That prompted the MCS-3004 to maneuver away and it went on sailing with the fishing boat in tow, until the cutter made the threat to shoot, the source said.

Only two Philippine Coast Guard members on the vessel had firearms at the time while the cutter, because of its size, is believed to be packing heavy weapons.

“They were outnumbered, outgunned, overpowered… Considering their predicament, ni-release na lang ‘yung fishing boat instead na may mapahamak,” the official said.

The source, meanwhile, revealed that a second incident involving another Taiwan Coast Guard ship occurred on May 28.

This occurred some 12 nautical miles from Batanes’ northernmost Amianan Island which is well within Philippine territory, he said.

The Taiwan Coast Guard ship appeared after PCG personnel drove away another Taiwanese fishing vessel, the source said.

Jovita Ayson, director of BFAR Region 2, said her office is now preparing reports on the incidents and will submit these to BFAR administrator Asis Perez.

Perez, in a text message, said he is out of the country and is still waiting for the reports.

Members of the Philippine Coast Guard and BFAR will continue patrolling waters off Batanes despite the incidents to “deter” foreign poachers, Ayson said. (John Roson)

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Foreign poachers are still conducting activities in the Philippines’ northern seas and are now even going closer to the islands of Batanes, officials said Saturday.

“Many of these are Taiwanese fishing boats. Actually they even get near the islands, particularly Itbayat,” Milagros Morales, assistant director of the Bureau of Fisheries and Aquatic Resources-2 (BFAR-2), said by phone.

“Hindi naman kasing dami as in the past, but they are still there, still visible,” she added.

Morales made the remarks when asked on the status of poaching activities in the Balintang Channel, which borders the Philippines and Taiwan.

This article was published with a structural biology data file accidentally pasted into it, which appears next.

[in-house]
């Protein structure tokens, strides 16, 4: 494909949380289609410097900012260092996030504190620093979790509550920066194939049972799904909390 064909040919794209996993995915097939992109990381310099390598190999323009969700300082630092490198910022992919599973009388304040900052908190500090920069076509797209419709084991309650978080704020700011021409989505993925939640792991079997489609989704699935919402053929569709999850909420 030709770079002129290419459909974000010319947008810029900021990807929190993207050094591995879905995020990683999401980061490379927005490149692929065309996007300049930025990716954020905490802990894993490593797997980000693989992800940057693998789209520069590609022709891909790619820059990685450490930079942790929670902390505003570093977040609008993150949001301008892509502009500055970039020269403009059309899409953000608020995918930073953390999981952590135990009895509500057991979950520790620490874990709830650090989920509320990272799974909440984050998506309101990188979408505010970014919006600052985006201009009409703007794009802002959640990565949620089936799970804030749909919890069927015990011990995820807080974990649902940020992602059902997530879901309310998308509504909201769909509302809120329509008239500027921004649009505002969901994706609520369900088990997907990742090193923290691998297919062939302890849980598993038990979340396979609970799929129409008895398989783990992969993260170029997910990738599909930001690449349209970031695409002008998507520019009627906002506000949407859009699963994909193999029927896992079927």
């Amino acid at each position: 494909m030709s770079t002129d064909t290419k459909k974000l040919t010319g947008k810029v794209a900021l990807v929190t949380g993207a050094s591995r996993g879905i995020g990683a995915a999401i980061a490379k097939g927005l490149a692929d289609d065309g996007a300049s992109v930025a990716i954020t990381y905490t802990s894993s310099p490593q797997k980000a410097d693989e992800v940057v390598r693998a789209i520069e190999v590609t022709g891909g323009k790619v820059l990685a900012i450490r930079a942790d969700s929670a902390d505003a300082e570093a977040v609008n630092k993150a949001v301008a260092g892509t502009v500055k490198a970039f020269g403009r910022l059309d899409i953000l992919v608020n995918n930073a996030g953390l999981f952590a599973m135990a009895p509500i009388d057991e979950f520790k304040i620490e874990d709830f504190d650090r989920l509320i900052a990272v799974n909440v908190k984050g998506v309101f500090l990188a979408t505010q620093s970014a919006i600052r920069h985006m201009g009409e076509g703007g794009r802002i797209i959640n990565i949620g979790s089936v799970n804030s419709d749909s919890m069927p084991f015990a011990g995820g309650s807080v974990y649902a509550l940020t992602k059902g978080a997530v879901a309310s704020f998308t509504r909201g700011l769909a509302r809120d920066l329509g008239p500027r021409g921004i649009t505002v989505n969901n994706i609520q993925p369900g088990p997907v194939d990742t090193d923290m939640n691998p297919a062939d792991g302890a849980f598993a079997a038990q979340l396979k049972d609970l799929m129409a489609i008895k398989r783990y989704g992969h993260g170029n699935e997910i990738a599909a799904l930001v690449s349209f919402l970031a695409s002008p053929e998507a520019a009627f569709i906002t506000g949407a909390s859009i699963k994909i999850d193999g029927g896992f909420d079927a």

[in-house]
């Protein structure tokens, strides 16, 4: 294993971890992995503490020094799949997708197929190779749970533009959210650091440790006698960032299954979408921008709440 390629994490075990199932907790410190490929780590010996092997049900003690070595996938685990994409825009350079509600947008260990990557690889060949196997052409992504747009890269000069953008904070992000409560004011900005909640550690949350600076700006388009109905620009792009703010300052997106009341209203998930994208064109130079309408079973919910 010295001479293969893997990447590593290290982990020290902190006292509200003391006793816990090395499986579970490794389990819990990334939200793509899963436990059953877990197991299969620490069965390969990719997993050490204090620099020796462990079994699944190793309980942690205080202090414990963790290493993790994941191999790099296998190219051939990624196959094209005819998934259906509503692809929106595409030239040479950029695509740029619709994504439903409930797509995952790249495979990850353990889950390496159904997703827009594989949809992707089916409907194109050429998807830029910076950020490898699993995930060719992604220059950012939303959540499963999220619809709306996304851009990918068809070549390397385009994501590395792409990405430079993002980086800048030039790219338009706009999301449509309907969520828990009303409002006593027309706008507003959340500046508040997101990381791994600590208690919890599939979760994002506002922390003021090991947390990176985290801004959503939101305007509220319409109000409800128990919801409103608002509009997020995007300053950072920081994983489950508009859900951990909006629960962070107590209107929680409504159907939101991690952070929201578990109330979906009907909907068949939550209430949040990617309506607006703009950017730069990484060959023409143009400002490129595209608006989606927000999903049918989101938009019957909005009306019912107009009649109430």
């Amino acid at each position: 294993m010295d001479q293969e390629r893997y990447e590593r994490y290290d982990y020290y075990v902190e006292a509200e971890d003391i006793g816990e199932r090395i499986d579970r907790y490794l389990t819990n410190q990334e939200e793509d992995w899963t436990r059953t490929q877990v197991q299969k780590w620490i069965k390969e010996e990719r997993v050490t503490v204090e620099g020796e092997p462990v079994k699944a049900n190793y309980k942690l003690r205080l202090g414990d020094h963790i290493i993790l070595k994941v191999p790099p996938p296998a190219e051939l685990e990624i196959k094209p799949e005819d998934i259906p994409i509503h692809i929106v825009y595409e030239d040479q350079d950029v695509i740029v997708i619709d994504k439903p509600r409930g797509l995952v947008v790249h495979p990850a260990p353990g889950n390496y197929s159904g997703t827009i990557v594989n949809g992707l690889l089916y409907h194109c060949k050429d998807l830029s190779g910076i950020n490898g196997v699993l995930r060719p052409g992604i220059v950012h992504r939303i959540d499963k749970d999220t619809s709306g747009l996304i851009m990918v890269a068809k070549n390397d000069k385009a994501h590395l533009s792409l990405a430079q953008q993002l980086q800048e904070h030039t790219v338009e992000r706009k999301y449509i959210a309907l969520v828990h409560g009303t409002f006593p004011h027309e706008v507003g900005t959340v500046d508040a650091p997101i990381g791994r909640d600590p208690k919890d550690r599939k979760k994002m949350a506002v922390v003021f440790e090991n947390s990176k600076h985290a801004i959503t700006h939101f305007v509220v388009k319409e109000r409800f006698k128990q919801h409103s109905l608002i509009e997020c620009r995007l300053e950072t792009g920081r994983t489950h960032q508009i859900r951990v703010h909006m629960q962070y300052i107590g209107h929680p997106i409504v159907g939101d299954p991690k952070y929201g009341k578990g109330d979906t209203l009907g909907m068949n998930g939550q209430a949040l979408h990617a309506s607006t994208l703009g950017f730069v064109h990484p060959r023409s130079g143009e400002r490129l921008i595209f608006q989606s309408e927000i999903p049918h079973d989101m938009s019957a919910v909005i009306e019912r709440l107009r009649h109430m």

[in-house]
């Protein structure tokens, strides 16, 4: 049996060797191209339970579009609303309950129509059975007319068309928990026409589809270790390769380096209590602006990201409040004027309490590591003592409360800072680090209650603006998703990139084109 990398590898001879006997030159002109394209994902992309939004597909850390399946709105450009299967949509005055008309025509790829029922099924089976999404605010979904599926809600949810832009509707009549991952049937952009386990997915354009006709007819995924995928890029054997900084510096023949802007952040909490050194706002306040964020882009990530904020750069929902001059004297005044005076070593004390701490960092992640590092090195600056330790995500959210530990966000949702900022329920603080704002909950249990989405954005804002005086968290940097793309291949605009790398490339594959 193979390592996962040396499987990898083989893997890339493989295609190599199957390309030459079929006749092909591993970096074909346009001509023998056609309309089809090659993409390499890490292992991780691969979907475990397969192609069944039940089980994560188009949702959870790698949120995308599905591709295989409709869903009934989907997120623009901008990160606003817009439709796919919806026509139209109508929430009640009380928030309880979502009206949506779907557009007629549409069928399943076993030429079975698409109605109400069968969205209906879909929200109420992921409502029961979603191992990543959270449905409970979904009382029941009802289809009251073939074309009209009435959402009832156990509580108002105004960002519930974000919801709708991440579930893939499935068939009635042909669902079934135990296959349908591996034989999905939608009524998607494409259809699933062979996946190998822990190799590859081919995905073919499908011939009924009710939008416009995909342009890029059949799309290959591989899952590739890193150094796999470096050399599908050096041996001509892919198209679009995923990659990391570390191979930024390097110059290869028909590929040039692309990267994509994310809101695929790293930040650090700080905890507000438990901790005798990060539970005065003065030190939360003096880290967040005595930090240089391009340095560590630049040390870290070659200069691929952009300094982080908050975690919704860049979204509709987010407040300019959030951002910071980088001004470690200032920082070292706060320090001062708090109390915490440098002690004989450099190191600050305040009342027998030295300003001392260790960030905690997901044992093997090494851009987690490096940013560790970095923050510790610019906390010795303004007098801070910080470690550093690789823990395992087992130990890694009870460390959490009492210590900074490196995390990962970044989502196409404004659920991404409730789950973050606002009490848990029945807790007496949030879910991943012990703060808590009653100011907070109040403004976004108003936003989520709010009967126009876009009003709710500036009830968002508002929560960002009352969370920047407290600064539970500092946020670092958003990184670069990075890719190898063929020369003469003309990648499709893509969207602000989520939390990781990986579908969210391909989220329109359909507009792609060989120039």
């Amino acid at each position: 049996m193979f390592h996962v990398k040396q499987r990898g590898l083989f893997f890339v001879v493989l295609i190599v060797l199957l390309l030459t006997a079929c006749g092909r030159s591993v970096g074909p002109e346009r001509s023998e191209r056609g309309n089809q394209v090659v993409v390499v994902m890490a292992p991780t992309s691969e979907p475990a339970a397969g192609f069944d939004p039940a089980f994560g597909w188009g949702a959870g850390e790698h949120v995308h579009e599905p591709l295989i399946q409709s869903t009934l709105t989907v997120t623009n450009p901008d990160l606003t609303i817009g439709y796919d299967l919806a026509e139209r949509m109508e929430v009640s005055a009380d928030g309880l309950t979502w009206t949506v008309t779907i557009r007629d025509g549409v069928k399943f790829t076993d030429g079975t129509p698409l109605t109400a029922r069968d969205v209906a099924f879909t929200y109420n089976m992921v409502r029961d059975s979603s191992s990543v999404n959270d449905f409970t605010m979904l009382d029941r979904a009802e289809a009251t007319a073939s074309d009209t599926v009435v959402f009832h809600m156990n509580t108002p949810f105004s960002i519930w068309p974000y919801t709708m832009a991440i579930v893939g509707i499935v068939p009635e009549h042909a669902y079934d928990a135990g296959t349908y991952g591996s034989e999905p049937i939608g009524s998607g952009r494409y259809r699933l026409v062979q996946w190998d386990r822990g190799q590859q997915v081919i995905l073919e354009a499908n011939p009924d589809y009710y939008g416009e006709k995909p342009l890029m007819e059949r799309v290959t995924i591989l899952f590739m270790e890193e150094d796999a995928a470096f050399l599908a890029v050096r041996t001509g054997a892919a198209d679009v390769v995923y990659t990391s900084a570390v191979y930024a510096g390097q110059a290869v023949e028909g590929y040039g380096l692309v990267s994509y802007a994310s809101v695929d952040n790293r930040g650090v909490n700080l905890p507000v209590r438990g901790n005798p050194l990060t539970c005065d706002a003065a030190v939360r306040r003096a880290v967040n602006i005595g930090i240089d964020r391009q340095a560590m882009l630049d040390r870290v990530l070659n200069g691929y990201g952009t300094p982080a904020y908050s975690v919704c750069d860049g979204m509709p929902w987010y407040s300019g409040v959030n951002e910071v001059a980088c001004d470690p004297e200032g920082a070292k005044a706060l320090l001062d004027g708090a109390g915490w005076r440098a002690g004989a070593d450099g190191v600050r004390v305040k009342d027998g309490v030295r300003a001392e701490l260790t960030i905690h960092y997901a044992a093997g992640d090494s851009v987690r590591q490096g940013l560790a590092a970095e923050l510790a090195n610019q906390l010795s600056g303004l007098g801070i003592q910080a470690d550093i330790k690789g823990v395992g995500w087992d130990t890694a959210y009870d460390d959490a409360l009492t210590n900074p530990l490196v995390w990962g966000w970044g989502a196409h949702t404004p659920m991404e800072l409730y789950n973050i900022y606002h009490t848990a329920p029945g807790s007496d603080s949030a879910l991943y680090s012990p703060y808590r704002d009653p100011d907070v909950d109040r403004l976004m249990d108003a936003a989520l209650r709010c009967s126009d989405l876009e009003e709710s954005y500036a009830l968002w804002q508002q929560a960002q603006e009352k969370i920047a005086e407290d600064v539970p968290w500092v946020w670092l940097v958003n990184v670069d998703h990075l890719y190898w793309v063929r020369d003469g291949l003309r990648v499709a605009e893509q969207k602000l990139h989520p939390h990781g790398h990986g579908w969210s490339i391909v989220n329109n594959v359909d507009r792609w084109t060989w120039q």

Aside from Taiwanese, local fishermen are also reporting sightings of Vietnamese and Chinese poachers, Batanes provincial fisheries officer Angel Encarnacion said in a separate phone interview.

“We don’t know how many there are, but poachers are still coming in even after we arrested one last year,” Encarnacion said, referring to the arrest of Taiwanese Tsai Po off Itbayat on September 3, 2013.

Boats that usually go near the islands are those that catch fish and other marine animals, which are later unloaded to a “mother” vessel lurking far away, he said.

“Local fishermen are reporting the sightings and some have even expressed willingness to go after the poachers, but we remind them not to because we have diplomatic arrangements with Taiwan,” Encarnacion added.

Presently, only one BFAR vessel – manned by Coast Guard members – is patrolling the country’s northern seas.

“Poachers would usually keep out of sight when the vessel patrols and then come back when it’s away,” Morales said.

She said patrols by the BFAR and Coast Guard are still continuing despite “constraining” effects of another incident, where eight Coast Guard personnel were charged homicide after shooting a Taiwanese poacher who intruded Philippine waters on May 9, 2013.

“Dahil sa kaso natin last year, parang helpless tayo, hindi tayo masyadong makagalaw… We have to do it (patrols) because if we will just leave them (poachers) to it, parang nakakasakit naman sa loob na nandiyan lang sila at wala tayong magawa,” she said.

Also because of continuous poaching, the BFAR ordered the construction of a customized boat that would help its vessel conduct patrols, Encarnacion said.

The boat, worth about P1 million, is being fashioned after Taiwanese fishing boats to withstand rough sea conditions in the Balintang Channel and is expected to be launched in June, he said.

The provincial fisheries office also gave a local fishermen’s association another boat, binoculars, navigational equipment, and communication devices so they can help monitor poachers, Encarnacion said.

“We are doing this while waiting for the multi-mission vessels that the national [BFAR] office will send to Batanes,” Encarnacion said.

BFAR director Asis Perez announced earlier this year that the bureau will acquire more than 40 units of 30-footer and 40-footer multi-mission vessels to strengthen visibility and patrols in different parts of the country. (John Roson)

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Camp Aquino, Tarlac – The Armed Forces plans to put up four more radar stations in Northern Luzon to prevent more intrusions into the country’s territory, a top military official said Friday.

“What we want is to have a system where the Navy can detect illegal entries from as far as Batanes to the West Philippine Sea,” Maj. Gen. Gregorio Catapang, chief of the AFP Northern Luzon Command (Nolcom), said in a press briefing here.